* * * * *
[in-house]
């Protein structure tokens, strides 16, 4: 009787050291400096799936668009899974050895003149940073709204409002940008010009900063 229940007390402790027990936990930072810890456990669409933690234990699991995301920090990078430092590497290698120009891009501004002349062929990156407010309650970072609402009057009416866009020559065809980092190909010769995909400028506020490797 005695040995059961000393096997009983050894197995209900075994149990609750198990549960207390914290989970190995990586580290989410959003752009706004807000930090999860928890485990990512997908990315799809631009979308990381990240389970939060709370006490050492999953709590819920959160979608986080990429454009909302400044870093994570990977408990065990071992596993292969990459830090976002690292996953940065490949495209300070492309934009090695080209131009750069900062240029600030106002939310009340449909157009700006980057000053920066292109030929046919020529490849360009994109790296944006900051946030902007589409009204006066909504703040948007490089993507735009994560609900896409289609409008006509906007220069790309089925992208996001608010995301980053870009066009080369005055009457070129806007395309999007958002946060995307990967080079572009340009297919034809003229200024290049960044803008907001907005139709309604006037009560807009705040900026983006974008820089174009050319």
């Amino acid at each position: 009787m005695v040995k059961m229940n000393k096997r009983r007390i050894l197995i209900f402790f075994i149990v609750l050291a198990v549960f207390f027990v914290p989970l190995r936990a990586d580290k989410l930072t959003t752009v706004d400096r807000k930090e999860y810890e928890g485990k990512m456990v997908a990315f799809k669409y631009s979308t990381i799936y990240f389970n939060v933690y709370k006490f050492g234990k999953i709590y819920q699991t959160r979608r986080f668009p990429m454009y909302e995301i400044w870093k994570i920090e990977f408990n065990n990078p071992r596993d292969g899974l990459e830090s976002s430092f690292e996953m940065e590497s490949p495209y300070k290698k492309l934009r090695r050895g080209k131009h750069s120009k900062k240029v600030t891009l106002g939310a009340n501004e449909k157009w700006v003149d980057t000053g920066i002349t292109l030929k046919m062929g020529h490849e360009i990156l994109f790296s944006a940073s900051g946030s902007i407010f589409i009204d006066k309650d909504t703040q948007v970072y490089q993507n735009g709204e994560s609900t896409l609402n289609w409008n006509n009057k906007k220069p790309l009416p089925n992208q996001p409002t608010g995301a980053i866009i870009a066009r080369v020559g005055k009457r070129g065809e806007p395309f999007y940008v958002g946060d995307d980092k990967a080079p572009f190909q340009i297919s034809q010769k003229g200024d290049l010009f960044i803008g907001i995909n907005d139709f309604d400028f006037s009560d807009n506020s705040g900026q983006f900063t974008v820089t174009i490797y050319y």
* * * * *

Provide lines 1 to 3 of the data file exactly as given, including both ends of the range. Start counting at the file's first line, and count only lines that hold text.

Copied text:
[in-house]
């Protein structure tokens, strides 16, 4: 009787050291400096799936668009899974050895003149940073709204409002940008010009900063 229940007390402790027990936990930072810890456990669409933690234990699991995301920090990078430092590497290698120009891009501004002349062929990156407010309650970072609402009057009416866009020559065809980092190909010769995909400028506020490797 005695040995059961000393096997009983050894197995209900075994149990609750198990549960207390914290989970190995990586580290989410959003752009706004807000930090999860928890485990990512997908990315799809631009979308990381990240389970939060709370006490050492999953709590819920959160979608986080990429454009909302400044870093994570990977408990065990071992596993292969990459830090976002690292996953940065490949495209300070492309934009090695080209131009750069900062240029600030106002939310009340449909157009700006980057000053920066292109030929046919020529490849360009994109790296944006900051946030902007589409009204006066909504703040948007490089993507735009994560609900896409289609409008006509906007220069790309089925992208996001608010995301980053870009066009080369005055009457070129806007395309999007958002946060995307990967080079572009340009297919034809003229200024290049960044803008907001907005139709309604006037009560807009705040900026983006974008820089174009050319």
């Amino acid at each position: 009787m005695v040995k059961m229940n000393k096997r009983r007390i050894l197995i209900f402790f075994i149990v609750l050291a198990v549960f207390f027990v914290p989970l190995r936990a990586d580290k989410l930072t959003t752009v706004d400096r807000k930090e999860y810890e928890g485990k990512m456990v997908a990315f799809k669409y631009s979308t990381i799936y990240f389970n939060v933690y709370k006490f050492g234990k999953i709590y819920q699991t959160r979608r986080f668009p990429m454009y909302e995301i400044w870093k994570i920090e990977f408990n065990n990078p071992r596993d292969g899974l990459e830090s976002s430092f690292e996953m940065e590497s490949p495209y300070k290698k492309l934009r090695r050895g080209k131009h750069s120009k900062k240029v600030t891009l106002g939310a009340n501004e449909k157009w700006v003149d980057t000053g920066i002349t292109l030929k046919m062929g020529h490849e360009i990156l994109f790296s944006a940073s900051g946030s902007i407010f589409i009204d006066k309650d909504t703040q948007v970072y490089q993507n735009g709204e994560s609900t896409l609402n289609w409008n006509n009057k906007k220069p790309l009416p089925n992208q996001p409002t608010g995301a980053i866009i870009a066009r080369v020559g005055k009457r070129g065809e806007p395309f999007y940008v958002g946060d995307d980092k990967a080079p572009f190909q340009i297919s034809q010769k003229g200024d290049l010009f960044i803008g907001i995909n907005d139709f309604d400028f006037s009560d807009n506020s705040g900026q983006f900063t974008v820089t174009i490797y050319y």